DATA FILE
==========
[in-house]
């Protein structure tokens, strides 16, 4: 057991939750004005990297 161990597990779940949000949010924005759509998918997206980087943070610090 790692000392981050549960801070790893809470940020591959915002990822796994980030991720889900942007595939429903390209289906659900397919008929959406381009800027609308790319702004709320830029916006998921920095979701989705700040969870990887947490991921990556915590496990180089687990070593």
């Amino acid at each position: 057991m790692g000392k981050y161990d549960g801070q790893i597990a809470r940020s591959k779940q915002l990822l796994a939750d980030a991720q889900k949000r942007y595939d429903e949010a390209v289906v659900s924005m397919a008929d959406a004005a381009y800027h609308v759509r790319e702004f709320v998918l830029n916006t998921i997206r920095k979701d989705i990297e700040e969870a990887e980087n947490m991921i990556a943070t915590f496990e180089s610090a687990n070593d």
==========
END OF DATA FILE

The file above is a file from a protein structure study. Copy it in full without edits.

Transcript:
[in-house]
């Protein structure tokens, strides 16, 4: 057991939750004005990297 161990597990779940949000949010924005759509998918997206980087943070610090 790692000392981050549960801070790893809470940020591959915002990822796994980030991720889900942007595939429903390209289906659900397919008929959406381009800027609308790319702004709320830029916006998921920095979701989705700040969870990887947490991921990556915590496990180089687990070593």
């Amino acid at each position: 057991m790692g000392k981050y161990d549960g801070q790893i597990a809470r940020s591959k779940q915002l990822l796994a939750d980030a991720q889900k949000r942007y595939d429903e949010a390209v289906v659900s924005m397919a008929d959406a004005a381009y800027h609308v759509r790319e702004f709320v998918l830029n916006t998921i997206r920095k979701d989705i990297e700040e969870a990887e980087n947490m991921i990556a943070t915590f496990e180089s610090a687990n070593d």